Last September, Joe Leader became chief executive of the Airline Passenger Experience Association (APEX).
He has viewed the association, which works with executives at airlines worldwide and other key industry players to shine a spotlight on innovation in the flier's experience, as a quiet company. He wants to make it louder.
One initiative whose components are planned for release this year is APEX FlightTrack, which is described as "the first standardized system of reporting of IFE flights, combining airline tail tracking with hardware data."
Tnooz recently caught up with him to find out what's new in "PaxEx" -- particularly on the technology side.
(Interview has been edited for brevity.)
Tnooz: Where were you before coming to APEX?
Joe Leader: I have backgrounds in both high tech and aviation.... I became the most-frequent flyer of a major airline and gave them ideas to help them dramatically improve their ability to attract similar business travelers....
Then... I created the Air Taxi Association. I also created technology that allowed people to book charter flights on-demand over existing booking sites. That became part of Travelport, the global distribution service company.
Right before coming to APEX, I was the chief marketing officer of BlackJet, a private jet by-the-seat company.
Tnooz: What should people who work for travel technology firms outside of airlines and IFE manufacturers know about what’s trending in the industry?
JL: We are at the cusp of a new golden age with the passenger experience. Before, people purchased airline tickets based on price and the speed of getting from point A to point B. Then loyalty came into play.
Now the passenger experience is surpassing loyalty on the decisions they make.
And this helps airlines in terms of ancillary revenue. Passengers mind much less being charged for additional services now as long as they see the value in the service they receive....
Tnooz: Will streaming services get big in the global markets that have high-bandwidth connections inflight?
JL: Inflight streaming is not as good as what you get on 4G cellular phones yet, but it will get there. It’s far more efficient for airlines to have a library onboard streaming content to passengers because it’s less cost per megabyte to transmit.
It could be between 5 and 10 years, but the day you can stream content onboard flights will come.
Tnooz: Do you think airlines are going to partner with services like Netflix or Amazon to offer custom-branded interfaces?
JL: You’re going to see Netflix and Amazon try and keep the experience as close to what their customers are used to as possible.
So, for Amazon to offer only a handful of its content inflight isn’t probable. The more holistic reason is it believes that its customers deserve the same experience on their phone, their television, or on an aircraft.
Tnooz: What have been some of the more interesting things you’ve seen since coming to APEX on the passenger innovation side?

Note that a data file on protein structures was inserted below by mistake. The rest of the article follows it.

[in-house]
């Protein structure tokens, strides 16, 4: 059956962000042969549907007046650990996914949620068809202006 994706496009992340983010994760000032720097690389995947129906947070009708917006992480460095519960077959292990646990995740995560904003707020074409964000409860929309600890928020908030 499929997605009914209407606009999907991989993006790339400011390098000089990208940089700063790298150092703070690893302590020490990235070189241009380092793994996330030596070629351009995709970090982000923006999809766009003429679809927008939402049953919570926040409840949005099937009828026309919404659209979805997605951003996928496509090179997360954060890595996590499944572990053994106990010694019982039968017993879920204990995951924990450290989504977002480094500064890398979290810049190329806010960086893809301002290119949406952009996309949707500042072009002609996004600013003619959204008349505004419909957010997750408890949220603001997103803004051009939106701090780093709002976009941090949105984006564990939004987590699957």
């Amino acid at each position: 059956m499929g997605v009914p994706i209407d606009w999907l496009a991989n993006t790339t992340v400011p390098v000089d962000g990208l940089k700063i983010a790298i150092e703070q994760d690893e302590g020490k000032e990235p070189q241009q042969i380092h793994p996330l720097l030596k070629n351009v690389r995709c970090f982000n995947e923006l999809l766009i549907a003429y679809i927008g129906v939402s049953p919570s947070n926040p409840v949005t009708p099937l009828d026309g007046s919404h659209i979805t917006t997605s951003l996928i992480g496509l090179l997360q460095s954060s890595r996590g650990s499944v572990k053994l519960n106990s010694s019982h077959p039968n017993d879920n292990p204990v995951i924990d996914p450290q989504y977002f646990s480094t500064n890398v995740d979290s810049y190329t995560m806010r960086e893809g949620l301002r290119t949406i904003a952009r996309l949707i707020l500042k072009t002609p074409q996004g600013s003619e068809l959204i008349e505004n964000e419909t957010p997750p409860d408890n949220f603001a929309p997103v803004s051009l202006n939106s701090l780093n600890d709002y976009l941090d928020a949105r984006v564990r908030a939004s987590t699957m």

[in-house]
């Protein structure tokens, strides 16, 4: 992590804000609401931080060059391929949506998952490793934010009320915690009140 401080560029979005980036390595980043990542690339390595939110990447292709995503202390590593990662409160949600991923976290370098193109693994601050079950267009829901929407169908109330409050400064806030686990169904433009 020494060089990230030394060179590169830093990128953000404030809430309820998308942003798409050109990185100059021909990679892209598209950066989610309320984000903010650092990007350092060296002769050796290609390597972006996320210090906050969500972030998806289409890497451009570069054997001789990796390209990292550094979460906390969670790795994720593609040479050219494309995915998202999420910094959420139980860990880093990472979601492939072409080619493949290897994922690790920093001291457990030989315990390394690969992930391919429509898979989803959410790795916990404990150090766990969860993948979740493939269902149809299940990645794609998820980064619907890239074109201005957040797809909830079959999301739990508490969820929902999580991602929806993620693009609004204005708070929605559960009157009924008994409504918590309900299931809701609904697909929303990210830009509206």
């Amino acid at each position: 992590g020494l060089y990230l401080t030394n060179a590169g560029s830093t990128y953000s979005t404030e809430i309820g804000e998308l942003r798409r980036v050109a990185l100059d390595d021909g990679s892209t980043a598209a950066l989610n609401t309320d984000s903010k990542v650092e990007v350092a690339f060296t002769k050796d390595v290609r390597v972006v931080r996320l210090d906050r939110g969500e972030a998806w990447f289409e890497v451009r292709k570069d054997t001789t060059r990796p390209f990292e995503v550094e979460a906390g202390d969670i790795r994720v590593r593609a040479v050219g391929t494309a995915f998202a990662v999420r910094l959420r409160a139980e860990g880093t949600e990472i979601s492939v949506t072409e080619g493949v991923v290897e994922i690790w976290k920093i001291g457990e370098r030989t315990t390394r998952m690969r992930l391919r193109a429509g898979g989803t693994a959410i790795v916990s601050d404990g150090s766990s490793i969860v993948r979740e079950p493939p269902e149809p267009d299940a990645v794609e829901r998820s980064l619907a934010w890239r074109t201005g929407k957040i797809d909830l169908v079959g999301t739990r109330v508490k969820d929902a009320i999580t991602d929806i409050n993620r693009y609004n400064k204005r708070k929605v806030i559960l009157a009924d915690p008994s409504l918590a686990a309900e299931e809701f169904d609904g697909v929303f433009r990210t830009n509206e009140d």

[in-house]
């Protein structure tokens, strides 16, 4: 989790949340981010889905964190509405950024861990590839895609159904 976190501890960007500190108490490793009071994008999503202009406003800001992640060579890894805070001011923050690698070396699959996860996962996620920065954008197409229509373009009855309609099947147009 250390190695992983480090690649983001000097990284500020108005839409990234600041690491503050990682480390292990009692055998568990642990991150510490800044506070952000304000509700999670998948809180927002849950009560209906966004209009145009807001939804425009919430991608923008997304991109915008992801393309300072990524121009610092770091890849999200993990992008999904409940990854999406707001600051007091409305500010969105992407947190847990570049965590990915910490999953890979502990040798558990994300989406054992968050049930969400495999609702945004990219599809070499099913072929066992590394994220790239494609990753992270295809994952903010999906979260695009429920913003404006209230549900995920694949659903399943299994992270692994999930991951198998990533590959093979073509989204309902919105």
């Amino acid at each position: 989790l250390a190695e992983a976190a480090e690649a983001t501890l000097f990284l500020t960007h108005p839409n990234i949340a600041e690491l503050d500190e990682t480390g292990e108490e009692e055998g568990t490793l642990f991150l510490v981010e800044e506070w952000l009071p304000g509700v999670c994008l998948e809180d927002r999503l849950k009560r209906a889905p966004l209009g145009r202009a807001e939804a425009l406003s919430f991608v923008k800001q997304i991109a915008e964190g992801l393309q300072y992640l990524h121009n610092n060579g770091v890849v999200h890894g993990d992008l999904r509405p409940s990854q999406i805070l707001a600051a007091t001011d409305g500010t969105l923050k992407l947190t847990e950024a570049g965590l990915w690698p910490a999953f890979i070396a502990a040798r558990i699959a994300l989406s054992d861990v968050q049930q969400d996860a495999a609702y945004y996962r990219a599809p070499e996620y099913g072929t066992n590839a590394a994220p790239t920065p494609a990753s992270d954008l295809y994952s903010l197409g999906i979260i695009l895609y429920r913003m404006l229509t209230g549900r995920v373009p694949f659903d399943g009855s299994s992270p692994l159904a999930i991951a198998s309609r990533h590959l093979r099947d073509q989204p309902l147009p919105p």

JL: From the passenger experience perspective, the most exciting advances revolve around individuals and personalization.
When you go to an airline, you look at cost, schedule, and the number of stops. You don’t see information what the experience will be like on an aircraft.
But airlines are not commodities. They take different approaches. By personalizing the experience for each individual, they will work hand-in-hand with you to know things like your favorite drink or snack and offer them by default.
I can see airlines being able to interact with the payments functionality on your smartphone and bill your credit card on file.
Tnooz: Do airlines risk losing opportunities to upsell to the customer?
JL: It depends on the airline. Southwest Airlines tries very hard not to charge extra for anything because that’s their business model.
But legacy carriers charge for things like bags, food, wifi and change fees. And ultra low-cost carriers charge for everything. But airlines are positioning themselves to allow passengers to know what their options are.
For example, when I purchase inflight Internet, if I only need it for a few minutes, I buy the smaller package at $4.95 rather than $19.95 for the entire flight.
Gogo starting charging up to $50 on routes like Boston to San Francisco because there were too many business travelers using the service and everyone was having a poor experience. So they priced it so people could have a better experience.
Tnooz: What opportunities do you see for the airlines in inflight merchandising and retailing?
JL: I think that so long as they don’t have to carry more physical weight in an aircraft, the opportunities are there. It’s a benefit for passengers to know that, when they land at their destination, what they ordered is there. That’s a good revenue sharing model.
Once SkyMall went away, there was a great opportunity to look at other channels. We’re not far away from seeing more sponsored inflight opportunities for airlines that allow passengers more options for shopping.
Studies find that people are five times more likely to buy when traveling rather than at home.
Tnooz: What trends do you see coming down the pike from the airlines when it comes to tech and the passenger experience?
JL: We’ll see a lot more integration in very intelligent ways. For example, airlines are using Facebook Messenger to speak directly with passengers.
Google's also an innovator. If you’re looking for flight prices, you can press a button on your smartphone for Google from New York to Los Angeles on a Monday, it will come back with flight prices. Most consumers don’t realize they can book flights in that manner and trigger price alerts, but awareness will grow.
LAST WEEK: APEX survey of 3,500 passengers on wifi, in-flight entertainment and on-board activities
NB: Images courtesy APEX.